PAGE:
a.k.a. the Extratropical Snowstorm Tracking Algorithm
Colin M. Zarzycki
ESTA allows for extratropical cyclones (ETCs) to be tracked in gridded weather and climate data. Snowfall (or other precipitation) files are extracted following the ETC center and integrated to produce storm totals. An NCL tool allows for storm-integrated snowfall to be overlaid with a population density map to produce Regional Snowfall Index (RSI) projections.
This code is used in the paper: Zarzycki, C. M. (2018). Projecting changes in societally impactful northeastern U.S. snowstorms. Geophysical Research Letters, 45, 12,067–12,075. https://doi.org/10.1029/2018GL079820.
NOTE: This is pre-release code that mainly consists of NCL / Bash scripting.
WARNING: This code has not been extensively verified beyond the particular project noted above. If you find any bugs or inconsistencies, please contact czarzycki [at] psu [dot] edu.
It applies the Regional Snowfall Index as defined by: Squires, M.F., J.H. Lawrimore, R.R. Heim, D.A. Robinson, M.R. Gerbush, and T.W. Estilow, 2014: The Regional Snowfall Index. Bull. Amer. Meteor. Soc., 95, 1835–1848, https://doi.org/10.1175/BAMS-D-13-00101.1.
To use this code, you must have gridded reanalysis or climate model data that contains at least sea level pressure and snowfall (averaged over the previous "timestep" of your data. This is preferred and well-supported at 6-hourly and finer, but 12-hourly and 24-hourly may still be of use, particularly for more intense ETCs.
A sample of gridded reanalysis data to start with can be downloaded from: ?????
- Pre-process sea level pressure and precipitation data to appropriate format and generate file/path list in txt format.
- Set namelist variables.
- Build filelist lookups.
- Run tracker (find ETCs).
- Run extractor (pull out storm-integrated quantities).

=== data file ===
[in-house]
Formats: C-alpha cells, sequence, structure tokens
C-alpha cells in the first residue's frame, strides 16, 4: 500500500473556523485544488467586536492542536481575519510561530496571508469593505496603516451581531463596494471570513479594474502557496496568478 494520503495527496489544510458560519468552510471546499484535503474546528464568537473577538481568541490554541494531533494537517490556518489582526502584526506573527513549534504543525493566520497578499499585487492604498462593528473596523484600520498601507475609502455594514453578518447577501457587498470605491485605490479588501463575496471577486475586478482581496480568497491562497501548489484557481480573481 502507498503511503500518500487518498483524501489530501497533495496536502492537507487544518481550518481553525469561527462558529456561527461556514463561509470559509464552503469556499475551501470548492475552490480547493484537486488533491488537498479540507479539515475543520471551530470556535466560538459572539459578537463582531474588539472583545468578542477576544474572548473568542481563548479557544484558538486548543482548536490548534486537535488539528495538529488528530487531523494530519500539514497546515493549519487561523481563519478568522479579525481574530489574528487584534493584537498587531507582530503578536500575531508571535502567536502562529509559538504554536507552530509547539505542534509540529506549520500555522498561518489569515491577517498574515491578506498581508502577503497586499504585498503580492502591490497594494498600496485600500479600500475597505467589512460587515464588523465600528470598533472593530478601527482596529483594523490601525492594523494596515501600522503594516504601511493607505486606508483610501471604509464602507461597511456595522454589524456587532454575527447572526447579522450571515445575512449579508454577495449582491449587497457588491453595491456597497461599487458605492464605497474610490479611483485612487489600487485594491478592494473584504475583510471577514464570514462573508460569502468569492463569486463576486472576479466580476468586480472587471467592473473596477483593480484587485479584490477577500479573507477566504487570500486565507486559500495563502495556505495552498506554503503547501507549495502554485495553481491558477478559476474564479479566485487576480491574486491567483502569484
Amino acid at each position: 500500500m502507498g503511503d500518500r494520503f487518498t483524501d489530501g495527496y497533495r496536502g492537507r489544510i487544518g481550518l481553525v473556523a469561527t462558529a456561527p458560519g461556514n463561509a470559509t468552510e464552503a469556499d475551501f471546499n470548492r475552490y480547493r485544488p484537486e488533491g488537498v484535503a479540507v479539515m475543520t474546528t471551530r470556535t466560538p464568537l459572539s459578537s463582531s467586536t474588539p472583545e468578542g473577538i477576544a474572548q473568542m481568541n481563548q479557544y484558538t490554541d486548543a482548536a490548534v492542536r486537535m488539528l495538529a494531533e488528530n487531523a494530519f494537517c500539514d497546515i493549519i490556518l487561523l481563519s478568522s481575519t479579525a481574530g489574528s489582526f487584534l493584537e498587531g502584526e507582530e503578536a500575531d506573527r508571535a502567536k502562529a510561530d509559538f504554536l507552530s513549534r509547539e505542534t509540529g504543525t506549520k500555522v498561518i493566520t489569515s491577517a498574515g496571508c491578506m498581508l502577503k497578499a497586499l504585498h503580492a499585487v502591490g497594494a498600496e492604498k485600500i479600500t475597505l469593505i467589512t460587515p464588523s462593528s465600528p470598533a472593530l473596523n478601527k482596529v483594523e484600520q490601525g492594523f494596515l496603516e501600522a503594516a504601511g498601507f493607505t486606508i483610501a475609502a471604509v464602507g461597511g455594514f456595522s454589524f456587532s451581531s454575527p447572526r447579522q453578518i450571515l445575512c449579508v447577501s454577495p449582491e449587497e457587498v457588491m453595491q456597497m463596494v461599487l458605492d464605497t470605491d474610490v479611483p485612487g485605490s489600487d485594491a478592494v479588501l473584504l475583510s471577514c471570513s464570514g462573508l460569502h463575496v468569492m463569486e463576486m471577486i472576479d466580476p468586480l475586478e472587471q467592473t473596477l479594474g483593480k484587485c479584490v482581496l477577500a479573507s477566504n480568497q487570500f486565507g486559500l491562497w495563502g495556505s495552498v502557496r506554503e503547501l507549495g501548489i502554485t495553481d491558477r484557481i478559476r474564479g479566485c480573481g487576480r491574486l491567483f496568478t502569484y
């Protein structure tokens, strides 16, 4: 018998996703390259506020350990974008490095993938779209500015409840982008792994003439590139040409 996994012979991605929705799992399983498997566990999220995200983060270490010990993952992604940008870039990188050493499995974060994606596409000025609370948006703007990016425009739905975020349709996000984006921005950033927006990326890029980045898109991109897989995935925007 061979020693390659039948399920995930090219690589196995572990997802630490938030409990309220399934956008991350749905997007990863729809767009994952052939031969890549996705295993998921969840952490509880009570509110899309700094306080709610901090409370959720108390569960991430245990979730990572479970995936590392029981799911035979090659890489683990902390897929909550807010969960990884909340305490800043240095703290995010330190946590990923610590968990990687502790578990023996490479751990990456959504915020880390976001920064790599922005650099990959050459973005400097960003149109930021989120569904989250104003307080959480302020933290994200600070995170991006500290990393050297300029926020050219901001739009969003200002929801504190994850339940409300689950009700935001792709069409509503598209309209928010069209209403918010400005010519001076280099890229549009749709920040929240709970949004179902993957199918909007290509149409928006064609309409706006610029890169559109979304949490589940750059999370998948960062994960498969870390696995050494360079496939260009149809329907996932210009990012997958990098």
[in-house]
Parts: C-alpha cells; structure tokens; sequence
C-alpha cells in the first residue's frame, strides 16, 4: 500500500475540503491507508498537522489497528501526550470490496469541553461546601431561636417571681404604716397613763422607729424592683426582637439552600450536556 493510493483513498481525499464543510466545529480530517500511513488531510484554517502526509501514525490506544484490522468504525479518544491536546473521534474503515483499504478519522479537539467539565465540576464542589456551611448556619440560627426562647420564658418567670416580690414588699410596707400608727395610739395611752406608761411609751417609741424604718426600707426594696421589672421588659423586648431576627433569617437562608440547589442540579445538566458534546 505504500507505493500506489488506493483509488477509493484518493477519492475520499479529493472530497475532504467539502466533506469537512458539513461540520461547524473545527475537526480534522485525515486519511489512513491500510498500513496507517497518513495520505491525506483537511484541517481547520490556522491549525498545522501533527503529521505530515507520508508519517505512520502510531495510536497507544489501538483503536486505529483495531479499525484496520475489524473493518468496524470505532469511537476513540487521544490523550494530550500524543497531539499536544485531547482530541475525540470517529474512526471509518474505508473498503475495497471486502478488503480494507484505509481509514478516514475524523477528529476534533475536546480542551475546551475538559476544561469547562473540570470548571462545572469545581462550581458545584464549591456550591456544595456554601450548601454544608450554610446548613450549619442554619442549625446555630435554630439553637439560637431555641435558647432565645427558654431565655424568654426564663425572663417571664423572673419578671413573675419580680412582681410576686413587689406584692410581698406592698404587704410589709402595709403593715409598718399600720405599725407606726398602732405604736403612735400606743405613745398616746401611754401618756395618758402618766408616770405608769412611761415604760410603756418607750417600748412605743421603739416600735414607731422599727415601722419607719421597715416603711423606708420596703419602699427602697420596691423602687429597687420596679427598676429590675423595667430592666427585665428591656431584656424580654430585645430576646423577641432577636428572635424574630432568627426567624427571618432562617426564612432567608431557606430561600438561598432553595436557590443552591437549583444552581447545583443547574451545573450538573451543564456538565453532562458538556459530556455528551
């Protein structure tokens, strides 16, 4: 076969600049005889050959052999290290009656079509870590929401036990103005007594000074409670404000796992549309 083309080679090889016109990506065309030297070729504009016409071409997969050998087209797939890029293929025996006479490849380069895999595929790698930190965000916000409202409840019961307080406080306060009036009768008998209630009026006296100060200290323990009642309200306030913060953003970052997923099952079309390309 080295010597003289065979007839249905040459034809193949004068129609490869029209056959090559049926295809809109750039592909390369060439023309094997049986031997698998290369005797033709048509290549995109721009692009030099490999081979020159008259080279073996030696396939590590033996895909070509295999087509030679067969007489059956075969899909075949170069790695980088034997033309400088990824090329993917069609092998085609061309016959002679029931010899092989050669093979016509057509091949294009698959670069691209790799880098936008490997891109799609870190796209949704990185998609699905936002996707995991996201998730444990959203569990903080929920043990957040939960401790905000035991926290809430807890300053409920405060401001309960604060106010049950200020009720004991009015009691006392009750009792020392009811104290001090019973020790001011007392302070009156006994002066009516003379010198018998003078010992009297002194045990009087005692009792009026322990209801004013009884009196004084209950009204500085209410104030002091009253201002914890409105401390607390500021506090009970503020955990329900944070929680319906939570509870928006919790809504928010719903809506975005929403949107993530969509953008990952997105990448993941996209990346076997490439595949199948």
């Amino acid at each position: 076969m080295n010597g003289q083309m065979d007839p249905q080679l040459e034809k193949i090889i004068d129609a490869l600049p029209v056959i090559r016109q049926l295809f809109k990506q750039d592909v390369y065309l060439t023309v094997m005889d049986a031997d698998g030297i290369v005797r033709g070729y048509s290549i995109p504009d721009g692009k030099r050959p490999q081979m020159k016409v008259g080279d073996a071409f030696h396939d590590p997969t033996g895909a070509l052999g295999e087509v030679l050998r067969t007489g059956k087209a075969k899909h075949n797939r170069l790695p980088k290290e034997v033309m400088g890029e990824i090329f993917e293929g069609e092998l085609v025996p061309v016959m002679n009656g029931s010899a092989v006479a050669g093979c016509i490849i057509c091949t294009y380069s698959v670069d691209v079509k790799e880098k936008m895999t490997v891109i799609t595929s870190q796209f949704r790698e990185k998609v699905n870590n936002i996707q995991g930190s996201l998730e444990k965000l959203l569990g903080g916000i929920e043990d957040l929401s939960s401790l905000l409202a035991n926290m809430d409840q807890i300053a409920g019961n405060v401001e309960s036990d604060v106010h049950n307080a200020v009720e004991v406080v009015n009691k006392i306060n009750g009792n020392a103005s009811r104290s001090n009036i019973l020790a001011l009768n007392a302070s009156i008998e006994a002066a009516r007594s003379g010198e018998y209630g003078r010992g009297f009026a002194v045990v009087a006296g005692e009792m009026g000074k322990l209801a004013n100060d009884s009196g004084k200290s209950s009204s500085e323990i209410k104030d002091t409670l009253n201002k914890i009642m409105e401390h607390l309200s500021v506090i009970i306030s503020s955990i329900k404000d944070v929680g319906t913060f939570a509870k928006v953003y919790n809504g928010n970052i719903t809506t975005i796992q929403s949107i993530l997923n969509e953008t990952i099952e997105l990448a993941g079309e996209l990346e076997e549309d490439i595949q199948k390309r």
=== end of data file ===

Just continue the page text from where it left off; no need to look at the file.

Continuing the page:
- Run RSI analysis (overlay storm-integrated snowfall w/ population density).
- ESTAPATH is the
1.) Pre-process data
Two variables are needed for ESTA to properly track storms: PSL (sea level pressure, in Pa) SNOW (snowfall, averaged over prior data step, arbitrary units)
Data should be in NetCDF format,on a regular latitude-longitude grid, and must have an associated time dimension.
PSL (time, lat, lon) SNOW (time, lat, lon)
- There must be a coordinate variable lat monotonically increasing from S->N
- There must be a coordinate variable lon monotonically increasing from W->E
- Time must be in a compliant format (ex: "hours since 2000-01-01 00:00") and contain both a "units" and "calendar" attribute).
- Data should be 6-hourly (00Z, 06Z, 12Z, 18Z), although other increments are supported with minor tweaks to the code. However, PSL and SNOW data should be at the same temporal resolution (i.e., if 3-hourly PSL data is available but 6-hourly SNOW, PSL should be subsampled every other time to match).
See example of data files in XXXXXX. If you have a dataset you believe to be a standard, compliant format but breaks ESTA, please contact me.
2.) Build filelist lookups
TempestExtremes and ESTA use file lookup tables to track storms across multiple files when necessary. These tables essentially concatenate along the record (time) dimension.
Two files should be generated, with full path to all files to be analyzed store one per line. One file should contain the series of files where the code can find PSL. One file should contain the series of files where the code can find SNOW. Note that files may contain both PSL and SNOW; in this case only one filelist is necessary and should be appropriately referenced in the namelist.
An example script to generate a filelist is: $ESTAPATH
3.) Set namelist variables
The namelist is the "conductor" for ESTA. Many options need to be set, but the hope is by setting them correctly, the code itself can function without being modified by the end-user. The table of options is below. A sample namelist which can be copied and then modified for new data can be found at XXXXX.
4.) Run tracker
5.) Run extractor
6.) Run RSI analysis